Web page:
3. Check and readjust posture. As the bar is grabbed to balance, create and maintain proper posture. Do not release the abdominal muscles, bend the legs, or collapse the upper body toward the bar. Do not allow the feet to roll out or in.

Exercise: Squat-to-Stand at the Bar

Squat to Stand

 Often clients with weakness do not stand up completely before they begin to take steps. This is something important they need to be aware of in everyday life, and performing a squat-to-stand motion can help increase overall awareness. Be sure to place a chair under a weaker client for safety, if needed.

  1. Begin in starting position, described above.
  2. Holding the bar as needed, squat down to a comfortable depth.
  3. Complete the stand-up motion after each squat.

Tip: When a client can do these balance exercises without a bar, you can add all sorts of safe movements, bands, free weights and other modifications. Be creative, while being safe.

See also: Balance and Stability

Encourage Clients’ Awareness of Their Successes

I’ve trained clients between ages of 70 and 95 improve their golf game. And look at this active 104-year-old. The changes in 3 months were an amazing surprise!

Client Success

In a matter of weeks to months, your clients can see results in their everyday movements, too, such as being able to stand up to put on their pants, feeling safer and steadier when walking, having better posture throughout the day, feeling stronger in their sports, and more. Ask clients questions to draw out what daily habits have become easier or feel better to them. This can help them become more aware in another way: aware of how much their spatial awareness and proprioception have improved!

 

Image location courtesy of Dan McKinney YMCA; Model: Pam Sites



Proprioception, Deconstructed

The word “proprioception” comes from two words. First is the Latin word “proprius,” meaning “one’s own.” The other half of the word comes from “reception” meaning the process by which one translates input from the body’s sensory receptors into a coherent and unified picture of one’s environment (Merriam-Webster 2022a, 2022b).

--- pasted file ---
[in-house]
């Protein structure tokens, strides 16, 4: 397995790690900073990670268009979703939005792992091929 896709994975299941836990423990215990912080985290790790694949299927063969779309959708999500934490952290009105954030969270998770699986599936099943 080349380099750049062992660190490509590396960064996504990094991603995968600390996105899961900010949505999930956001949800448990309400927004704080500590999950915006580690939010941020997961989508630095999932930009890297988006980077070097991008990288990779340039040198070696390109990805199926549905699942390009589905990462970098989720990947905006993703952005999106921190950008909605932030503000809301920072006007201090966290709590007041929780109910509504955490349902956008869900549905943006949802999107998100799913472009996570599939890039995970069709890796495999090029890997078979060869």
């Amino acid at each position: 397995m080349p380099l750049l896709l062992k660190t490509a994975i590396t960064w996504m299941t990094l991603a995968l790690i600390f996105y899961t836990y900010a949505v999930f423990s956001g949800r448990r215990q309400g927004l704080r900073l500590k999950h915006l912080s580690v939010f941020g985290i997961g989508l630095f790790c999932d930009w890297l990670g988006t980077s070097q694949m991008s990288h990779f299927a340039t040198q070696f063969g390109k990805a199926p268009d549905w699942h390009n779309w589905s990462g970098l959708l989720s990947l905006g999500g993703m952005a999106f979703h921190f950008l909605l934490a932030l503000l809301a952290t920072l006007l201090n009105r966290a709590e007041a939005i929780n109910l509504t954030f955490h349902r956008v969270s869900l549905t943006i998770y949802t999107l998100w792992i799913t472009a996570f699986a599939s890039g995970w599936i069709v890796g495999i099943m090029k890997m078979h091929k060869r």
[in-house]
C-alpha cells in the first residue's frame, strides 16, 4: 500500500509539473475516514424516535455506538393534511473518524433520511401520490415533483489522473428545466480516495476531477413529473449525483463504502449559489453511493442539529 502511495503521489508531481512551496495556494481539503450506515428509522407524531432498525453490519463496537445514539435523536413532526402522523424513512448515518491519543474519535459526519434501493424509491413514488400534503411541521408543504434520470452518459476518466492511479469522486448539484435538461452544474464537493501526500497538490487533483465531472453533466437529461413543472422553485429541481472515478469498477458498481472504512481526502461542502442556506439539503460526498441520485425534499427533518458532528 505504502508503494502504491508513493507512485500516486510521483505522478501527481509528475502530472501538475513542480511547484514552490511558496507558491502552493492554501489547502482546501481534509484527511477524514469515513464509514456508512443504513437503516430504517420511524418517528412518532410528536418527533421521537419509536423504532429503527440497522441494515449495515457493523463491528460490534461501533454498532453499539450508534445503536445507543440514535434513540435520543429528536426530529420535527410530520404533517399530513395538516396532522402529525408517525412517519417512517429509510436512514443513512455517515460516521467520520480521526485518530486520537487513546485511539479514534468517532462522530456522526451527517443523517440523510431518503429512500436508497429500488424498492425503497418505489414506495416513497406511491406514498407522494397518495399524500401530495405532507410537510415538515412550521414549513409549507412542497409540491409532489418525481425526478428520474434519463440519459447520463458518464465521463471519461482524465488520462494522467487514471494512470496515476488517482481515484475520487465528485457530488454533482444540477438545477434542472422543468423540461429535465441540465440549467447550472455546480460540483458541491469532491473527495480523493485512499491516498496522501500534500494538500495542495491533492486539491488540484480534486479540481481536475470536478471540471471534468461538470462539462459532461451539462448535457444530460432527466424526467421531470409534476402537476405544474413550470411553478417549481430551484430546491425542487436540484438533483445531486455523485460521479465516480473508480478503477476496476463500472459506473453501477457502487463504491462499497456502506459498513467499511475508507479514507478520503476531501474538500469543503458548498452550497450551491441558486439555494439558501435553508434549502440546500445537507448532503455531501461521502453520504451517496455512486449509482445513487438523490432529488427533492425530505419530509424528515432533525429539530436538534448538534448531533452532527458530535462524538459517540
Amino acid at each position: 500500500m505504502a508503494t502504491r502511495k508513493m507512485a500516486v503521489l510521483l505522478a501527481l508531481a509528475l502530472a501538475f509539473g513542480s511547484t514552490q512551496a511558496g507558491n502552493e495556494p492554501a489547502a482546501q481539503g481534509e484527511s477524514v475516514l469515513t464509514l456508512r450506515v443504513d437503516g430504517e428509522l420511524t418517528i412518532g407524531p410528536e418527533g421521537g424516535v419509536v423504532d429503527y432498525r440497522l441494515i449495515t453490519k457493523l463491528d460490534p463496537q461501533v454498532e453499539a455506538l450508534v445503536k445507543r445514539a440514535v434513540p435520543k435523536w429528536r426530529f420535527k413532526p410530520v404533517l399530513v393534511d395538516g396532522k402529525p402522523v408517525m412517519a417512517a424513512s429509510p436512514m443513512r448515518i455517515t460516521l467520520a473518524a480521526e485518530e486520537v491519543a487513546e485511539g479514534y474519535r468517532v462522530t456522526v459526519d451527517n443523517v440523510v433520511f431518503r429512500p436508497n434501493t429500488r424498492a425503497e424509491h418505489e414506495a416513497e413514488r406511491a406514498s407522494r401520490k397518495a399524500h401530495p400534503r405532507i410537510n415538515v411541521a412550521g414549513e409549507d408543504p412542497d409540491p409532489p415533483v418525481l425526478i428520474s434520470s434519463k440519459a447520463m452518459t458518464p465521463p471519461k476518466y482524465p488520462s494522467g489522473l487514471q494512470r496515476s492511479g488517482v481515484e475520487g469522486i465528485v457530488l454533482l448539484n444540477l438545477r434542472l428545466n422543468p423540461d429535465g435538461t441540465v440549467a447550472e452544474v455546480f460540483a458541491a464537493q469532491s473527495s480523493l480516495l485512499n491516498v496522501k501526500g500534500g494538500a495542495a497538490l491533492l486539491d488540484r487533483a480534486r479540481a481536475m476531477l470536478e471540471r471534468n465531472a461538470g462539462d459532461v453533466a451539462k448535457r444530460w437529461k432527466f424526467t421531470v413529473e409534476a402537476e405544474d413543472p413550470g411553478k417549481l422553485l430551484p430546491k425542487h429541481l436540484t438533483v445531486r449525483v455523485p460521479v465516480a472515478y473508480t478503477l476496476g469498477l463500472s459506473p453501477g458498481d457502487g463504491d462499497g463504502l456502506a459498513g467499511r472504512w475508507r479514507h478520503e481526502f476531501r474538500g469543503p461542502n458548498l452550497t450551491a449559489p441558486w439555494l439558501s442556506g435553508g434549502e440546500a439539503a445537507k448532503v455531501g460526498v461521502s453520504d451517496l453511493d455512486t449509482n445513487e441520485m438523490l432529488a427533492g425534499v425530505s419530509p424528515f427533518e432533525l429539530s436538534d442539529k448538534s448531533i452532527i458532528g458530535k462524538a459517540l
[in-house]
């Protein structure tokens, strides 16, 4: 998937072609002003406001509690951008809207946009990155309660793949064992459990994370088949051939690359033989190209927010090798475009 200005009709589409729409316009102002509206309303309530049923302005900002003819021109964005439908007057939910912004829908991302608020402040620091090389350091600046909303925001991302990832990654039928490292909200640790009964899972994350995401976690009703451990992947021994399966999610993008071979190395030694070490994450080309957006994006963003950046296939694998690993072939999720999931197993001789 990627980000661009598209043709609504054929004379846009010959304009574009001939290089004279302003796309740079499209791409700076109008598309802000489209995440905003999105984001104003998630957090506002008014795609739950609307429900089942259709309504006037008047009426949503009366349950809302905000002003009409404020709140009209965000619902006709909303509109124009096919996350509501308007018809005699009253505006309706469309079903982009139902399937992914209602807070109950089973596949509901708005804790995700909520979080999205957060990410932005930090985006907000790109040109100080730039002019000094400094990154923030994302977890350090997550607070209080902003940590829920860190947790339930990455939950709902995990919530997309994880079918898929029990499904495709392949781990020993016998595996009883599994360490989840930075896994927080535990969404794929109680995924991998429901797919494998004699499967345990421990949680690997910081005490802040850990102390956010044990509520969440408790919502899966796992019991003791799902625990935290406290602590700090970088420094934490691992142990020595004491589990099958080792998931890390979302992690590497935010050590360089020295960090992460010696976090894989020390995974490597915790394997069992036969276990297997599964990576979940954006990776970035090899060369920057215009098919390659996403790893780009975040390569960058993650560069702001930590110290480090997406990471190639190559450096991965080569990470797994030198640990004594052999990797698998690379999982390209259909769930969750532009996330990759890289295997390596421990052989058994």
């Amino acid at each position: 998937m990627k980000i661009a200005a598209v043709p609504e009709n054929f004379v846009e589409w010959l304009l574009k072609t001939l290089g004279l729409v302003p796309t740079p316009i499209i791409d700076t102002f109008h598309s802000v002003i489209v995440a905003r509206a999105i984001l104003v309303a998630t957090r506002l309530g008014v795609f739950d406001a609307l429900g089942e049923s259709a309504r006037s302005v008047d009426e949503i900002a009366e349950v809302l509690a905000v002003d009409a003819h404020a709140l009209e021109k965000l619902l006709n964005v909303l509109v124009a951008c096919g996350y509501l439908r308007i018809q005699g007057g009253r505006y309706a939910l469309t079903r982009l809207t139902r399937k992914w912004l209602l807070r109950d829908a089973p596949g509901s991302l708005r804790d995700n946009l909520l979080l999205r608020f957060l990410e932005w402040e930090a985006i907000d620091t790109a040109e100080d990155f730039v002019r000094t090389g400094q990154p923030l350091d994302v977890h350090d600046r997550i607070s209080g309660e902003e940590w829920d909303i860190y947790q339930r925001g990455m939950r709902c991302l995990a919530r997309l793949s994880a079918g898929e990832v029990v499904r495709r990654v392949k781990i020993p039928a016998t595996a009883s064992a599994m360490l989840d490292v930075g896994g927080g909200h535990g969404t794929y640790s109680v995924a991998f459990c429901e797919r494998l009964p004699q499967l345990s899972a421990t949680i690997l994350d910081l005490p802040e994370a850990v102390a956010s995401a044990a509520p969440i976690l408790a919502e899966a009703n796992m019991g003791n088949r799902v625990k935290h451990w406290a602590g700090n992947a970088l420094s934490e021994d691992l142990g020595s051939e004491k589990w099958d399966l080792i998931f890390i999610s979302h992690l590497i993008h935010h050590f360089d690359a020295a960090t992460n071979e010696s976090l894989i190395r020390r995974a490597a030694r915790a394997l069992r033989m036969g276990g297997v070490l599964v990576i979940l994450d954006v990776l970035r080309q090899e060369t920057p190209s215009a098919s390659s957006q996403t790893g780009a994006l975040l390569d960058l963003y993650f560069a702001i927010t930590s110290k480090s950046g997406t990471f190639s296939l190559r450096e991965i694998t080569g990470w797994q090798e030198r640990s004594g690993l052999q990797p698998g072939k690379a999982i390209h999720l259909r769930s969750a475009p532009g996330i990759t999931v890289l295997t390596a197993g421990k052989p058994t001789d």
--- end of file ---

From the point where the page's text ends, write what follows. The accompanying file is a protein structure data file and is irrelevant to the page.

Signs of a Spatial Awareness Malfunction

Not sure if you would recognize the symptoms of an aging clients’ movements when their spatial awareness is malfunctioning? Here are a few things they may be expressing or doing.

  • feeling afraid of falling in everyday activities
  • walking slower, shuffling their feet, and with poor posture
  • tripping or falling on stairs, steps or items on the floor

References

Hewett, T., & Bohdanna, T. 2012. Rehabilitation considerations for the female athlete. Physical Rehabilitation of the Injured Athlete, 143–154.

Kumar, A. 2019. Muscle that influence the lumbar spine, smallest yet most powerful: Lumbar multifidus. Biomedical Journal of Scientific & Technical Research, 13 (3).

Le Mouel, C., & Brette, R. 2017. Mobility as the purpose of postural control. Frontiers in Computational Neuroscience, doi.org/10.3389/fncom.2017.00067.

Markley, T.L. 2017. Stroke recovery: Re-gaining spatial awareness Gary Ogara. Video. Accessed Mar. 15, 2022: youtu.be/z_GlX4SSOa8.

Mastropaolo, J. 1975. Kinesiology for the Public Schools, (4th ed.). San Gabriel, CA: Paramount Academy.

Merriam-Webster. 2022a. Proprioceptor. Accessed Mar. 15, 2022. merriam-webster.com/dictionary/proprioceptor.

Merriam-Webster. 2022b. Receptor. Accessed Mar. 15, 2022. merriam-webster.com/dictionary/receptor.

Restak, R. n.d. Optimizing Brain Fitness. Online Course. The Great Courses: thegreatcourses.com/courses/optimizing-brain-fitness.

Zhou, B., et al. 2015. Effects of neuromuscular joint facilitation on bridging exercises with respect to deep muscle changes. Journal of Physical Therapy Science, 27 (5), 1417–19.

 

Tracy L. Markley

Tracy L. Markley is IDEA’s 2021 Personal Trainer of the Year, an award-winning author of nine books, a radio host, and CEC course author. She is owner of Tracy’s Personal Training, Pilates & Yoga Studio. Learn more at tracymarkley.com.